There are two different types of roofs: steep sloped (pitched) and low slope (flat). Obviously one type of roof has significant slope to it while the other looks nearly parallel to the ground below (Flat) the truth is even “flat” roofs have slight slope to allow for drainage, but there are some other important differences between these types of roofing which set them apart from each other. In fact, their construction, care, and maintenance are all dramatically different from each other. On this blog, we’ll take a look at several important differences between these different types of roof.
Both types of roof can be used for both residential and commercial buildings. However, flat roofs are far more common for commercial purposes than steep roofs, whereas steep roofs are generally found more frequently in residential applications. Both flat and steep roofs can be found on residential and commercial buildings. However, it’s significantly less common to find flat roofs on residential buildings and more common to find them on commercial buildings. The opposite can be said about steep roofs, these are found more commonly on residential buildings than commercial. Many commercial structures mount a number of things on their roof, including solar panels, HVAC equipment, refrigeration equipment, which makes it more beneficial for them to have flat roofs.
Conversely, homeowners generally only tend to mount solar panels on their roofs, and solar usually benefits from using the slope to its advantage anyway. That being said, many modern homes are starting to utilize flat roofs for their aesthetic qualities.
There are many different types of materials that can be used for steep roofs. In the southwest, clay and concrete tiles are extremely common roofing materials because of their low cost and durability when it comes to withstanding the harshness of the sun and scorching triple-digit heat. In other areas across the country, asphalt shingles, wood shake, and even metal like copper and galvanized steel are also common steep-roof materials.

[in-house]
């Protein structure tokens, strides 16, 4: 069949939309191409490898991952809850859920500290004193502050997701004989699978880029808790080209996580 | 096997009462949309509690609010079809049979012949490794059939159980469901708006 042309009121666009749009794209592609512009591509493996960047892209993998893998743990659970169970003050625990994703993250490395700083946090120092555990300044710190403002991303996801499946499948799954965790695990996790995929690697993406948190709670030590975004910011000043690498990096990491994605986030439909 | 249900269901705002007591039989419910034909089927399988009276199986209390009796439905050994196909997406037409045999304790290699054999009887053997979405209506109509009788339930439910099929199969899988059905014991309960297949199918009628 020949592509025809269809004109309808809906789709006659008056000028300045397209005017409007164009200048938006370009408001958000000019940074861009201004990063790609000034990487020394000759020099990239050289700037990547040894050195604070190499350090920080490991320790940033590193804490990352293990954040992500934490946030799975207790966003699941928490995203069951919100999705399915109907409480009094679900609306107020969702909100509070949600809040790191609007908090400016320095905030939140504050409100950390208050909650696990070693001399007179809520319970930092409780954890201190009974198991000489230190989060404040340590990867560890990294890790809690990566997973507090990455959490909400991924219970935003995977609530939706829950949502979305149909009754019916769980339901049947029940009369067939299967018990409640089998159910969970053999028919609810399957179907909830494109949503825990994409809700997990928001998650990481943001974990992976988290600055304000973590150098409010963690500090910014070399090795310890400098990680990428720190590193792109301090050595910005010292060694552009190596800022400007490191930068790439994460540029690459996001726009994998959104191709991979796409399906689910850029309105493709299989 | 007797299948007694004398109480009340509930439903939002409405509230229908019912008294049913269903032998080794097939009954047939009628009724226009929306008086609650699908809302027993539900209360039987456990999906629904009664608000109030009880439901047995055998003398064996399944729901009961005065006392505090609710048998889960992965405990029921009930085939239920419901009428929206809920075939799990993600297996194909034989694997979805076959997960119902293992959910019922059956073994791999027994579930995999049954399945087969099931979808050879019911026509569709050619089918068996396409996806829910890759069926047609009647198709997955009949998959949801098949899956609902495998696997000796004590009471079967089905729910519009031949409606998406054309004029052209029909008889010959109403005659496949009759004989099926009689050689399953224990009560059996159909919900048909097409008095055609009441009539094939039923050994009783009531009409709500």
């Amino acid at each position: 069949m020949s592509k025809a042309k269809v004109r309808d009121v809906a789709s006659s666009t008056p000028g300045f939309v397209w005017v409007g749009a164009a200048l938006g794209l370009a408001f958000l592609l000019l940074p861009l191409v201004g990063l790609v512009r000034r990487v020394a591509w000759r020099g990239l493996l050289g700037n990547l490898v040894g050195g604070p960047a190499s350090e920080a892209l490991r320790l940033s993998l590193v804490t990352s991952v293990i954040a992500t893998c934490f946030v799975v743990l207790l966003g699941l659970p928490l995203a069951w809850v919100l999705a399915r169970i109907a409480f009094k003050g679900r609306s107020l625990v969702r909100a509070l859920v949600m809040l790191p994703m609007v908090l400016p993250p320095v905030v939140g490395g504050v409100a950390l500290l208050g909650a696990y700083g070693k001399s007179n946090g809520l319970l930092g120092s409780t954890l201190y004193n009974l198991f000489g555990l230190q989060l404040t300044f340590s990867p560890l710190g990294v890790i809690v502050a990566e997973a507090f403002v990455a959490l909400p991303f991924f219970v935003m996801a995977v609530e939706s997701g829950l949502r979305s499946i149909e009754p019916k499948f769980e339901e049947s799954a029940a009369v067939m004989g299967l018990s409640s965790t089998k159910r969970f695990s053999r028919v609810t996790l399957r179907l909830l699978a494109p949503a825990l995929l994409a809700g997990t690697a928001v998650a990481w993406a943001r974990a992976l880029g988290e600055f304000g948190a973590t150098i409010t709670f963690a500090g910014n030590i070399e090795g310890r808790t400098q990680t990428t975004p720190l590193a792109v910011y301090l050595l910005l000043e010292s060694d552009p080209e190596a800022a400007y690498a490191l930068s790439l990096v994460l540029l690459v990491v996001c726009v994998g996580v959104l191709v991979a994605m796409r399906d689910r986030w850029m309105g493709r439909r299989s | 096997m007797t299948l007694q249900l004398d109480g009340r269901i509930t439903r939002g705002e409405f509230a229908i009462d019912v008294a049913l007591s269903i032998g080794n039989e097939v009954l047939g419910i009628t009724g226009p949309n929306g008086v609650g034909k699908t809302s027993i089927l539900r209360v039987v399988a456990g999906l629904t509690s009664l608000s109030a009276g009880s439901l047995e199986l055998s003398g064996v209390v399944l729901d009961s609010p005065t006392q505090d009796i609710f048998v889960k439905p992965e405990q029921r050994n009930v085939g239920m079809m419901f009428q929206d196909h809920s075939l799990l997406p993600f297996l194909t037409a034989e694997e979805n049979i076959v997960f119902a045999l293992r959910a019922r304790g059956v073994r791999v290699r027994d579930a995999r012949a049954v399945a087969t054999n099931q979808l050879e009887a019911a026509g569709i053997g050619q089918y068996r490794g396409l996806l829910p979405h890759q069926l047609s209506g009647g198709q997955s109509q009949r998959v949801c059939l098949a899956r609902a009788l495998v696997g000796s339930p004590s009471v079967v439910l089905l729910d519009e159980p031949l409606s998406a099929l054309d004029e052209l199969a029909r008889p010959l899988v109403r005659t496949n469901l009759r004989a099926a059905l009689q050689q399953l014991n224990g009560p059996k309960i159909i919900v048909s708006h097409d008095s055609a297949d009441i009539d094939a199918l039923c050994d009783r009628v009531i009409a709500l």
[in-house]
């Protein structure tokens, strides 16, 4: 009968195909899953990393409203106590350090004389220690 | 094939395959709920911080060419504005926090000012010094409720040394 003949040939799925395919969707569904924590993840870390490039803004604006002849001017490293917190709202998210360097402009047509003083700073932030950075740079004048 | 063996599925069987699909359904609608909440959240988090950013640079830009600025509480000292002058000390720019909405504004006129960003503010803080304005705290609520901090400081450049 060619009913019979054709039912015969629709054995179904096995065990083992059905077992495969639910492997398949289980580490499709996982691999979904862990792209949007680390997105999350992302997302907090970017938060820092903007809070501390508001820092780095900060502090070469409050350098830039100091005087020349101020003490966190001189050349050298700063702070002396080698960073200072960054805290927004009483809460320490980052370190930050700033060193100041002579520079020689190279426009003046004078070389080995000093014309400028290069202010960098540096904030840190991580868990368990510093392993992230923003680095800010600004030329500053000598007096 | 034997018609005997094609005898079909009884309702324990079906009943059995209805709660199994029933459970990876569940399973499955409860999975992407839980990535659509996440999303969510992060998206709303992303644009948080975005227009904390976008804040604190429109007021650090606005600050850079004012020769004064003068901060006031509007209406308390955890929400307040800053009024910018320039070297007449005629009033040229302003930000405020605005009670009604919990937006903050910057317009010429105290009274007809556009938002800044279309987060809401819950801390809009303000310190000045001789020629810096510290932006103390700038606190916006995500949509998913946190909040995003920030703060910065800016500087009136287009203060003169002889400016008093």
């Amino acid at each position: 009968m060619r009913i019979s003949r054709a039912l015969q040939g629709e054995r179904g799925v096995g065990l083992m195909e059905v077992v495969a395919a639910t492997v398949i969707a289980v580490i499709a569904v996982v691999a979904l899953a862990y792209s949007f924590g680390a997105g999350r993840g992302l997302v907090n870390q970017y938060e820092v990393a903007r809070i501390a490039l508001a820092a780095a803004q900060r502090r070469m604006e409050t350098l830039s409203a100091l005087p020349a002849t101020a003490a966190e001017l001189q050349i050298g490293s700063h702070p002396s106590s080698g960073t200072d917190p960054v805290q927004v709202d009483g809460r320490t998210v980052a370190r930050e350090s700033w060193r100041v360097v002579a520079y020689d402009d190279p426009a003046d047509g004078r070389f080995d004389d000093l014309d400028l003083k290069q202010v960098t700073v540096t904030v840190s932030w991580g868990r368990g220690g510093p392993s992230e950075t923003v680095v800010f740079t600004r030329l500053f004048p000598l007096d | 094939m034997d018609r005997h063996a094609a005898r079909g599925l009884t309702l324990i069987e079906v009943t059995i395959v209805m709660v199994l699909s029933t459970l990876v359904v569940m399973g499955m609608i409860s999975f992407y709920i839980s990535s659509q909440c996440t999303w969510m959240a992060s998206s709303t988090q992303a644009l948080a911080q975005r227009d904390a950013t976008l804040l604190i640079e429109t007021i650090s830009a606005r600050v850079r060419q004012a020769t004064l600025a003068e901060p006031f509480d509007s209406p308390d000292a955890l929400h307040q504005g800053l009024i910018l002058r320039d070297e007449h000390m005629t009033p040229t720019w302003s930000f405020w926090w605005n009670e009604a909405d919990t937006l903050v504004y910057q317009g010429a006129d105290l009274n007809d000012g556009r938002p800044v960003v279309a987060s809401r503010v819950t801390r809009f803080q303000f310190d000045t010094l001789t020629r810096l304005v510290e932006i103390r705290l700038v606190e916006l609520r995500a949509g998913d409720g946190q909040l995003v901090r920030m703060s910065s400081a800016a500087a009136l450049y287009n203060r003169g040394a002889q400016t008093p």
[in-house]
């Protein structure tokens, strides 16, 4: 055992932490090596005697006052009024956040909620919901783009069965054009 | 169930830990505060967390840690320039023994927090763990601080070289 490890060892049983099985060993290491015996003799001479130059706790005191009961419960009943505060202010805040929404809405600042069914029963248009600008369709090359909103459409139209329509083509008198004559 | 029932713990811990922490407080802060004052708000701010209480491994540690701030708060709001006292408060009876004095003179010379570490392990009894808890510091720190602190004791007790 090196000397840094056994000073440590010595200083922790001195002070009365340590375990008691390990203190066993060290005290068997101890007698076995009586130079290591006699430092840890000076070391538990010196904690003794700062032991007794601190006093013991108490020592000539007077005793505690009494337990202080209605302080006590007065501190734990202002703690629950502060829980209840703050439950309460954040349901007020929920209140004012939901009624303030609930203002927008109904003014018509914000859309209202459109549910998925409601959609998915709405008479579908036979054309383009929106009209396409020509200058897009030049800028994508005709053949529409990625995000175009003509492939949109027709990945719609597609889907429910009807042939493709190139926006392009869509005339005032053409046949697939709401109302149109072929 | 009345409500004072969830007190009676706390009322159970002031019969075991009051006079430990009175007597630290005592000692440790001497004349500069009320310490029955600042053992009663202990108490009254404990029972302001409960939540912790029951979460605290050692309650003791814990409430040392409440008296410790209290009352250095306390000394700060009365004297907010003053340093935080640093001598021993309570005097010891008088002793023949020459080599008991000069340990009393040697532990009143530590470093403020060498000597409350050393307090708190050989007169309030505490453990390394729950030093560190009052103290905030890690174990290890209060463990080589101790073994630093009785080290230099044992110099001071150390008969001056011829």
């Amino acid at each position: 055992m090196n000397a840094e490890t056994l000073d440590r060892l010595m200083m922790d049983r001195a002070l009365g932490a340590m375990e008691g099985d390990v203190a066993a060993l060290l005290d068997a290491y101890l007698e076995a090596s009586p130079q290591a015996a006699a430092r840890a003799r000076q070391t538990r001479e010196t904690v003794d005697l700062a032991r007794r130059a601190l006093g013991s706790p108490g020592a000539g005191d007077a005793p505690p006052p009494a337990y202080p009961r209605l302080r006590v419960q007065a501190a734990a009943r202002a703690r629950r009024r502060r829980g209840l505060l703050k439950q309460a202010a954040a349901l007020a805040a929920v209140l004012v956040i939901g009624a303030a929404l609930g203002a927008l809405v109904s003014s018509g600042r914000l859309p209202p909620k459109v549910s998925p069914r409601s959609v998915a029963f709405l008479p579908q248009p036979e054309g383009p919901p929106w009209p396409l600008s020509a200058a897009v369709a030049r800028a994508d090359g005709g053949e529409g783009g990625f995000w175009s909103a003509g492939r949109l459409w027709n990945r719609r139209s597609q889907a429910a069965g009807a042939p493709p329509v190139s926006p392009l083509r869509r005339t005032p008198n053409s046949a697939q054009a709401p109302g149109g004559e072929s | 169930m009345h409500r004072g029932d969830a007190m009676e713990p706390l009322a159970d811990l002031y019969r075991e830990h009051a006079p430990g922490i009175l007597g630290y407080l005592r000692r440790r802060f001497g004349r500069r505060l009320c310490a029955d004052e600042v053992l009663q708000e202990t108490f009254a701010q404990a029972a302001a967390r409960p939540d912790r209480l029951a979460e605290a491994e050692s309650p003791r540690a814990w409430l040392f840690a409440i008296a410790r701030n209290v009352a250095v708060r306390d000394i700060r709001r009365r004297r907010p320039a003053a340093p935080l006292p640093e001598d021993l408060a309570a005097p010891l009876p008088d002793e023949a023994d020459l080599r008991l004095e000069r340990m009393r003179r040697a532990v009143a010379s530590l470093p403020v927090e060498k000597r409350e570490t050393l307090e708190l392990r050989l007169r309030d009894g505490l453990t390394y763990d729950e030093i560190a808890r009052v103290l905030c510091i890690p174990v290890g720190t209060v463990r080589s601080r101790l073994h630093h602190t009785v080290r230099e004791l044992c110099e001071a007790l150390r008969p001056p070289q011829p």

For flat roofs have a considerably more diverse and less well-known selection of materials. Built-up roofs are one of the most common type in the Southwest due to their durability to UV radiation and heat, but they’re fairly difficult to install and can run on the expensive side. It’s usually easy to identify a built-up roof by its top layer of gravel and small rocks placed over a thick seal of asphalt tar.
Another common flat-roof material Polyurethane Spray foam roofs; these roofs are lightweight and easy to install. Because it’s sprayed as a liquid that quickly “sets” into a durable closed cell roofing system it is seamless and chemically adheres to all roof penetrations where most leaks happen over time. Spray Foam is an extremely popular material for major commercial and industrial buildings like warehouses and factories. The foam itself acts as an additional layer of insulation above the roof line. The white color is reflective of sunlight and helps keep the area underneath cooler, which can go a long way to saving energy and money during the heat of summer as well. May residential homes use foam over livable areas because of the energy benefits.
Like we mentioned earlier, there’s no such thing as a truly “flat” roof. Flat roofs are actually pitched at a very small angle, the angle may be so small that it can’t be detected without equipment and have drainage solutions installed so the water can easily leave the surface.
Flat roofs, even with this small slope, are far more prone to leaks. Sloped roofs are designed to divert water away from the roof as quickly as possible. The less time water spends on your roof, the less likely it is to wear away at the materials, slip through a small crack, and create leaks. Conversely, the low slope of flat roofs make them more vulnerable to pooling and other flaws which can lead to increased chances of damage. In these instances, maintenance is the key.
Steep roofs tend to be more expensive to install than their flat counterparts due to their inherently more difficult installation process that includes more risk. However, the trade-off is flat roofs are generally more difficult to care for, are more prone to leaking, require more maintenance, and are generally more expensive to repair. Whichever roof you have, there are ways to minimize expenses- as we always say- the best cure for a leak is prevention.
Do you need your roof serviced? Whether steep or low slope, trust your DFW roofing specialist, Waters Custom Roofing! Call us at (520) 447-2522 to request an appointment n